Toxic Plants and Sneaky Shrubs You May Come Across While Riding in California

California has the most diverse ecosystems in the United States, which includes plants that can be toxic to humans. Interaction with these toxic plants is avoidable so long as you’re aware of what to look for.

In the last issue, we discussed wildlife that you may meet on the trail which also included some critters known to be toxic. In this installment, we’ll touch on some of the poisonous plants you may encounter on your ride, and that you want to avoid. A plant is considered poisonous or toxic if it causes any negative symptoms, even a mild rash.

The Center for Disease Control recommends wearing long sleeves, pants, and socks, as well as gloves to avoid skin contact with poisonous plants. It is not recommended that you get close to the plants to take a picture, for instance. If you aren’t sure whether you’ve been exposed to any of these plants, wash your clothes immediately after your ride and scrub your body in the shower to be sure.

Trail crews and advocacy organizations like SDMBA do a good job of clearing overgrowth away from trails in their regions. Their work benefits us all in not having to carefully ride our way through woodlands. But even given the rigorous work of trail crews, these toxic plants are fast-growing weeds who’s seeds can stay dormant in the soil for many years.

The general rule of thumb for identifying toxic plants in the wild (and a catchy iteration of a rhyme you may have learned as a kid) is: “leaves of three, let it be.” If you’re not sure whether or not you’ll be encountering toxic plants, websites like iNaturalist can show you the exact location of reported observations by other hikers or riders on the trail. Remember, look but don’t touch and if you think you’re in need of medical attention, call your doctor right away.

Poison Oak (Toxicodendron diversilobum)

Poison Oak (Toxicodendron diversilobum) is a woody, perennial  shrub, or vine, that you will find throughout the western United States, and is native to California. If you are in a wooded area below 5000 feet of elevation you’re most likely going to be near or around poison oak. Poison oak causes an allergic reaction in humans that can be anything from a mild rash, to blisters that will last days or months. The most harmful way to come in contact with poison oak is through inhalation, which can happen if it is burned in a fire and then inhaled through the lungs (this can be cause for concern in wildfire regions). If you are affected, the CDC recommends you immediately rinse the skin with rubbing alcohol or a degreasing soap (such as dishwashing soap) as well as any clothing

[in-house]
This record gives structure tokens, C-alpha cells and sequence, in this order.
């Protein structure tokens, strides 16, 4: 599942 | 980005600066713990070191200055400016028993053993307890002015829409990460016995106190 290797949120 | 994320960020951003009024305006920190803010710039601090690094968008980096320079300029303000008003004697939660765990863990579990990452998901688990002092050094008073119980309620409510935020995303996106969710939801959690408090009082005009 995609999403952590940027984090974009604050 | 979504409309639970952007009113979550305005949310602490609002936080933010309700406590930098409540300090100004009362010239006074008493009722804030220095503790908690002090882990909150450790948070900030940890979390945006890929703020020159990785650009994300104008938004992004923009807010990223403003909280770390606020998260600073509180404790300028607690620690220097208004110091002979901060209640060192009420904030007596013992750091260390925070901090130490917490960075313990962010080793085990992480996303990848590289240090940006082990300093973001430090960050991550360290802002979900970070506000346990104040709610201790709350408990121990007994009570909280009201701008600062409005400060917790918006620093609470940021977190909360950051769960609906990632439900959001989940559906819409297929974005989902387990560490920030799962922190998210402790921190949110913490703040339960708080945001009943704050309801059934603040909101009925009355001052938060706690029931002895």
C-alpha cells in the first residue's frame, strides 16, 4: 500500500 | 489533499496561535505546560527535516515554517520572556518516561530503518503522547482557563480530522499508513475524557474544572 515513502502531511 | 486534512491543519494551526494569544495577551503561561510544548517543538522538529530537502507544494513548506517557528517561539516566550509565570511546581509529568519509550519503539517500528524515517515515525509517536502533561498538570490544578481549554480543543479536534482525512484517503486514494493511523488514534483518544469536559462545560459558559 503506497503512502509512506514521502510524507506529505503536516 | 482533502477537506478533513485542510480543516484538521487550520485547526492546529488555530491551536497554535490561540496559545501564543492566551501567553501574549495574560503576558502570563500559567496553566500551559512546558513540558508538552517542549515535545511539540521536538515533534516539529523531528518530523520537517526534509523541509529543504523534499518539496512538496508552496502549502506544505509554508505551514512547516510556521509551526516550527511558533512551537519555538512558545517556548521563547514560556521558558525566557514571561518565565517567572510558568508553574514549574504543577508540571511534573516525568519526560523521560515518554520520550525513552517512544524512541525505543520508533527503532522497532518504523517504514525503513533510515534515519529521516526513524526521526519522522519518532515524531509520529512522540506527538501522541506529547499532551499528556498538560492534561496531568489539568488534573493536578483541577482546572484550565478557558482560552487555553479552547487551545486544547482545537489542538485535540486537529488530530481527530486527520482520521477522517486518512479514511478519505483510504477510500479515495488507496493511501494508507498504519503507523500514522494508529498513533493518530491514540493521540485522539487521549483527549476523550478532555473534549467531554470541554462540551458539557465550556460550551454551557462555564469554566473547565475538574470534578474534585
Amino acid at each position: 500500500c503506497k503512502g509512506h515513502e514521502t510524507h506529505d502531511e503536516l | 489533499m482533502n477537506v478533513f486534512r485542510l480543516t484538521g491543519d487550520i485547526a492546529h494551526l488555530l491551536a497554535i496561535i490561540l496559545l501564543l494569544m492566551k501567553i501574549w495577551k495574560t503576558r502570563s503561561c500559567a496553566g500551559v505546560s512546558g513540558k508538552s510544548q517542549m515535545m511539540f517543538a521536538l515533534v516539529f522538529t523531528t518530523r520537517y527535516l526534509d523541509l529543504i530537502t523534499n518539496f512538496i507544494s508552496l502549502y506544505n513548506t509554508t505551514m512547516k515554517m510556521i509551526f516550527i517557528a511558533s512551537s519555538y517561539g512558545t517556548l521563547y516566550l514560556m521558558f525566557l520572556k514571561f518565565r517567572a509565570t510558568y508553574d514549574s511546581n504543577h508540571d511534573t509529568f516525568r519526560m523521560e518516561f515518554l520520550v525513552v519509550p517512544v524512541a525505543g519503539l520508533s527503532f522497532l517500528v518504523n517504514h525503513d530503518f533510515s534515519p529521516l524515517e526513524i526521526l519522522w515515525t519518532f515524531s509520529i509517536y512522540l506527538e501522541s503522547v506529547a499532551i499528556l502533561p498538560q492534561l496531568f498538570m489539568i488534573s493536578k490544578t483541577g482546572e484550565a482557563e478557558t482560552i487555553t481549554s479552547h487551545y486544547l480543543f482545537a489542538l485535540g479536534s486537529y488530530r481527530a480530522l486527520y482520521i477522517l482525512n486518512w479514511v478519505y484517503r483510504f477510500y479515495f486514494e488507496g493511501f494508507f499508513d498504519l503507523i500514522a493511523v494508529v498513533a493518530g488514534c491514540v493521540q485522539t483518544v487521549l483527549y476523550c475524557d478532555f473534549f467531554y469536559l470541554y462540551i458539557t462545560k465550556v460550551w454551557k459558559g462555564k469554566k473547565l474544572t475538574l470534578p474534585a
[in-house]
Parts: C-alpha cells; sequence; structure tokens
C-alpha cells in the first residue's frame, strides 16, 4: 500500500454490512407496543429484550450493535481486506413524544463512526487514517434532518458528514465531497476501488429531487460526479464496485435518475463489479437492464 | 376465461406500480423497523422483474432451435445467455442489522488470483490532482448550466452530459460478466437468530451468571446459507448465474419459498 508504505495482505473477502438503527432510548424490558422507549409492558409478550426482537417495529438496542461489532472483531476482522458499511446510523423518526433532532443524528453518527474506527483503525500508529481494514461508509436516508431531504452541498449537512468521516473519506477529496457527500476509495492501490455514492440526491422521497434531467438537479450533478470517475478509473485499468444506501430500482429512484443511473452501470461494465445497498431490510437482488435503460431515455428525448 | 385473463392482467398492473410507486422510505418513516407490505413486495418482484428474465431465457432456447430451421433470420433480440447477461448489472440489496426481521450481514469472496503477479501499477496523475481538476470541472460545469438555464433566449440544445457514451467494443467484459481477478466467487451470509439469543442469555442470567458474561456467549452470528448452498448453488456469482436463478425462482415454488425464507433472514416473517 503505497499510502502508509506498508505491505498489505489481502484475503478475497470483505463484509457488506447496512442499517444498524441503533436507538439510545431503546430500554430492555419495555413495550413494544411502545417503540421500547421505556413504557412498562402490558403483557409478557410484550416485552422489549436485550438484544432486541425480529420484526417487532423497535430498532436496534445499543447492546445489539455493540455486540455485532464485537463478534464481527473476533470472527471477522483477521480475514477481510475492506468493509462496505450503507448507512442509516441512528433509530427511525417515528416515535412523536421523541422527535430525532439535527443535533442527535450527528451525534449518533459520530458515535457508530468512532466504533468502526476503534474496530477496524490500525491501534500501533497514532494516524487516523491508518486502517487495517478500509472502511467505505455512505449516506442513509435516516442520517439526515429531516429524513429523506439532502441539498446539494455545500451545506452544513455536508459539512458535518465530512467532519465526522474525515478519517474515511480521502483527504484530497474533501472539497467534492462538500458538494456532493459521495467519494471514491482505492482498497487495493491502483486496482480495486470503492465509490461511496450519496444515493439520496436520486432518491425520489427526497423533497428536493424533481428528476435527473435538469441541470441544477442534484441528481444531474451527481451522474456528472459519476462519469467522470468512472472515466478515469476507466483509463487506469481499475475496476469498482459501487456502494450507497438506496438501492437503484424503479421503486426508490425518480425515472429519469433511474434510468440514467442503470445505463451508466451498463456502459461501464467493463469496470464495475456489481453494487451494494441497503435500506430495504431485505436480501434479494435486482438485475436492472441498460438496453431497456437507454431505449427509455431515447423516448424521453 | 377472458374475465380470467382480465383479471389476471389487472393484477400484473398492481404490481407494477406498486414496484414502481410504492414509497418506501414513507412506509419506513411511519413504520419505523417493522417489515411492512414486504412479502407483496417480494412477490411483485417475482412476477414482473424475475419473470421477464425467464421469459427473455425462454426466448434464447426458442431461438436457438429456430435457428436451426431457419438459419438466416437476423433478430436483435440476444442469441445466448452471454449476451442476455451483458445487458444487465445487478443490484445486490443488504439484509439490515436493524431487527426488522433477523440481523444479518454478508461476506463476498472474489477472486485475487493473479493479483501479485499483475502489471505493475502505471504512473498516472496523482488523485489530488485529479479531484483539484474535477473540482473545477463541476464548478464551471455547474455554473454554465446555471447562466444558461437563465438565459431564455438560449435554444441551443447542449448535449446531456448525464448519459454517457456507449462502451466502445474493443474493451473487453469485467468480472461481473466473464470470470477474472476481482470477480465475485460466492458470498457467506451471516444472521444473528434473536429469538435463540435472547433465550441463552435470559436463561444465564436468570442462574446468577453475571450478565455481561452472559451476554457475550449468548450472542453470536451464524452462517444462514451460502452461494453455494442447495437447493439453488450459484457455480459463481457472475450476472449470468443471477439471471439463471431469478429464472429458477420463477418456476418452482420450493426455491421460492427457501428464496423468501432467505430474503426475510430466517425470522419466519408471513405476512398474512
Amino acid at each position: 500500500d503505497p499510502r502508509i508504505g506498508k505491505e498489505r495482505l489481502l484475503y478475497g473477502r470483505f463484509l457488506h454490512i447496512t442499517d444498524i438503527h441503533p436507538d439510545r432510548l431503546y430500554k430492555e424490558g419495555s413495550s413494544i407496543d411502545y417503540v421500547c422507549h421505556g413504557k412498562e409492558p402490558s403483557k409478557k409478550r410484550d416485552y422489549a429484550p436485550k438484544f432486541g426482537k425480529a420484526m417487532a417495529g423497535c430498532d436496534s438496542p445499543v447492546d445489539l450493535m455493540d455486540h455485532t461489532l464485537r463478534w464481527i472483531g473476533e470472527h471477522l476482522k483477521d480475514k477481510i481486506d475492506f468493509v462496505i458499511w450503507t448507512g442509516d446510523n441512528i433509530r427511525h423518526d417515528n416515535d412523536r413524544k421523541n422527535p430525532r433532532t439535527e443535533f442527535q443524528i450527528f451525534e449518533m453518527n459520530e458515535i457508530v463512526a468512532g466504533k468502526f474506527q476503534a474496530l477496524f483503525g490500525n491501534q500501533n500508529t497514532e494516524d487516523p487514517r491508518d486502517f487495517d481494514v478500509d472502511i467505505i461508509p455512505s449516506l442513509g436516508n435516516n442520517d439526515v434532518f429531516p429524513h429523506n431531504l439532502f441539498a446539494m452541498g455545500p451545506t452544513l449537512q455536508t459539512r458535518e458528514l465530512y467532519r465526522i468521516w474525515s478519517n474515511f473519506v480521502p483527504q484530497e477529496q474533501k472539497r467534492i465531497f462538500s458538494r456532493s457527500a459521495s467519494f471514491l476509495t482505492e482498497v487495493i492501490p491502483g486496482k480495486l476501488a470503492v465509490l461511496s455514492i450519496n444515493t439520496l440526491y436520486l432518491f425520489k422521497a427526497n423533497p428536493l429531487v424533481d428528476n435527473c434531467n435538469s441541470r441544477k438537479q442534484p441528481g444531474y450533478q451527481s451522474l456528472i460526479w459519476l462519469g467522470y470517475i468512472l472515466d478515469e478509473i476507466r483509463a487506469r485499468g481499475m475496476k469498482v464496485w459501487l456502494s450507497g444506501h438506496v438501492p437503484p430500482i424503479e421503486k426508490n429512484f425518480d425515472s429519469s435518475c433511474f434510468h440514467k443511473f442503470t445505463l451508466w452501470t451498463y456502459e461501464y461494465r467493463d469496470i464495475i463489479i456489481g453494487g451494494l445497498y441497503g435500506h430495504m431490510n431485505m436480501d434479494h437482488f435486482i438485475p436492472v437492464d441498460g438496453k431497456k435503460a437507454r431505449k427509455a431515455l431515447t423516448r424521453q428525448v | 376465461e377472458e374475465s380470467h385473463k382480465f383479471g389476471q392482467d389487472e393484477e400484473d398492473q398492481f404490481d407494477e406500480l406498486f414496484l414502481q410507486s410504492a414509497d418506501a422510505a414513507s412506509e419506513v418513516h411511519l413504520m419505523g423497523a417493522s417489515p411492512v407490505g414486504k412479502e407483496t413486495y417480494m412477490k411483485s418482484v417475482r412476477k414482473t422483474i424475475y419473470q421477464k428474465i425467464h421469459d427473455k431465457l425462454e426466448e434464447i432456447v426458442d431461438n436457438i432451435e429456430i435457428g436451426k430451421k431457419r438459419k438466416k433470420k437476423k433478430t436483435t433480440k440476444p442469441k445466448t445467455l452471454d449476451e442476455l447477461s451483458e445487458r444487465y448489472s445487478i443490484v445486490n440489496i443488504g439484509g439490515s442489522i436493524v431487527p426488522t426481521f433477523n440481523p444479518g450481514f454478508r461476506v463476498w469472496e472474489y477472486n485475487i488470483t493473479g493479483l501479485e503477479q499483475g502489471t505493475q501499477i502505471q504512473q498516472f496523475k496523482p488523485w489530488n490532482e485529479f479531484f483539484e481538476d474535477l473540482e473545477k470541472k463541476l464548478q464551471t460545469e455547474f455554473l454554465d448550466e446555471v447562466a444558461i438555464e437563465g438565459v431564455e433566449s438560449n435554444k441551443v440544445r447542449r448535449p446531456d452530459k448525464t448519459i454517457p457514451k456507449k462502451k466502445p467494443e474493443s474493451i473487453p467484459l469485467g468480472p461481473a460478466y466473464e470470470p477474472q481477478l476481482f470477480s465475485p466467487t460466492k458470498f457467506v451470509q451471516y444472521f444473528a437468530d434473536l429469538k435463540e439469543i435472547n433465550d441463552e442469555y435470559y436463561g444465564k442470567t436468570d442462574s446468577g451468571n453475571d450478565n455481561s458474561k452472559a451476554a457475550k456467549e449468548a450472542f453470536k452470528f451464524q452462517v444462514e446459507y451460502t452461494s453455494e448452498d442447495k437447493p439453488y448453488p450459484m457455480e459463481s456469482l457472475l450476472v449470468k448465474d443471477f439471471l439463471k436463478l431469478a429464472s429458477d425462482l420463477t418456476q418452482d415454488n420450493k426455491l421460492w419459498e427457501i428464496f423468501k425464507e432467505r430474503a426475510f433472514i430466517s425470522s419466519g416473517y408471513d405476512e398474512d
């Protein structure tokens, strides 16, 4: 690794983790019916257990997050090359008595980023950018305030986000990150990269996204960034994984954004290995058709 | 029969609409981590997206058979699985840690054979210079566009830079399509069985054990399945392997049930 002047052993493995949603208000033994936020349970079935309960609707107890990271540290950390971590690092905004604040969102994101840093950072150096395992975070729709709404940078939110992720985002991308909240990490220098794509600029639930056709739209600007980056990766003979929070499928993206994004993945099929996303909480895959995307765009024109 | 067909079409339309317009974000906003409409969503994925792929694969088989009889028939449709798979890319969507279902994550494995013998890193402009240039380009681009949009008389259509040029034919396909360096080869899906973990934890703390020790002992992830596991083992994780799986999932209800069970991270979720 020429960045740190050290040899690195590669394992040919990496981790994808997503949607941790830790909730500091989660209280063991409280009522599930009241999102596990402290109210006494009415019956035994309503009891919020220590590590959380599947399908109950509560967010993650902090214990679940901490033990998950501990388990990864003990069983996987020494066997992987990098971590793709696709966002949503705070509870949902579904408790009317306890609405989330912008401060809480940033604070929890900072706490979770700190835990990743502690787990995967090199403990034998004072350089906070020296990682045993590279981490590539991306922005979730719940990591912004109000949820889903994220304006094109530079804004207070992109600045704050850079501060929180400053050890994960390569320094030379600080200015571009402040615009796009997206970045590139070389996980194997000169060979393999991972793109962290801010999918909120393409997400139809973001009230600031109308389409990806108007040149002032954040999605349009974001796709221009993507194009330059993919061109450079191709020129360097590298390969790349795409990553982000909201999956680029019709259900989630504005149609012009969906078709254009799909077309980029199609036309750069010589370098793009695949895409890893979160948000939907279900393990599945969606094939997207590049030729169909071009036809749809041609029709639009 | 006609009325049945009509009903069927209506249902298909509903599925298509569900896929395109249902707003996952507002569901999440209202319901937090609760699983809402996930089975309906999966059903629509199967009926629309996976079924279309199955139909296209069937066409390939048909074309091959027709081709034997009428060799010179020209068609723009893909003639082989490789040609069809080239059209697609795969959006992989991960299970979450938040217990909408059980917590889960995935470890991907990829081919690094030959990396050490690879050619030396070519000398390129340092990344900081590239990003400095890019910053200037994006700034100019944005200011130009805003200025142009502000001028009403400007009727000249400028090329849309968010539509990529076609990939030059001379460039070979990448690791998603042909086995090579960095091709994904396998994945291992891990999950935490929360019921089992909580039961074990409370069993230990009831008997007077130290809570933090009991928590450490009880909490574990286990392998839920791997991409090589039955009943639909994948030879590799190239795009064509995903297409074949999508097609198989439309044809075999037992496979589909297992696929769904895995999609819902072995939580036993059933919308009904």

Poodle-dog bush (Eriodictyon parryi)

Poodle-dog bush (Eriodictyon parryi) grows and thrives in recently burned areas including forest and woodlands. It is a tall mountain shrub that has delicate purple flowers which secrete a severe skin irritant, and smells quite pungent. The leaves can also stick on you and irritate the skin. The symptoms are similar, but worse than poison oak and can include rashes, blistering, or respiratory failure. Unlike poison oak however, you cannot simply wash away the oils from poodle-dog bush because it is not water soluble. It is recommended that you contact your doctor in the case of skin exposure. It is suggested that you decontaminate your clothing by soaking overnight in a solution of sodium carbonate. You will most definitely find Poodle dog-bush in the Angeles National Forest and other Southern California wildlands that have been affected by wildfires.

Stinging Nettles (Urtica dioica)

Stinging Nettles (Urtica dioica) is a weed most distinguishable by the tiny, bristly hairs that cover the stem. If the nettles penetrate the skin it can leave a rash similar to the reaction caused by poison oak. The nettles can get stuck in your skin, and if this happens avoid using tweezers to try and remove them. Instead, apply duct tape to the area and pull the tape away from the skin to remove the needles. Though aggravating, the nettle should be admired for it’s ability to survive through just about any climate in any condition.
Snapped any wildlife while riding your local trails? Send us your photos for consideration in our future series!
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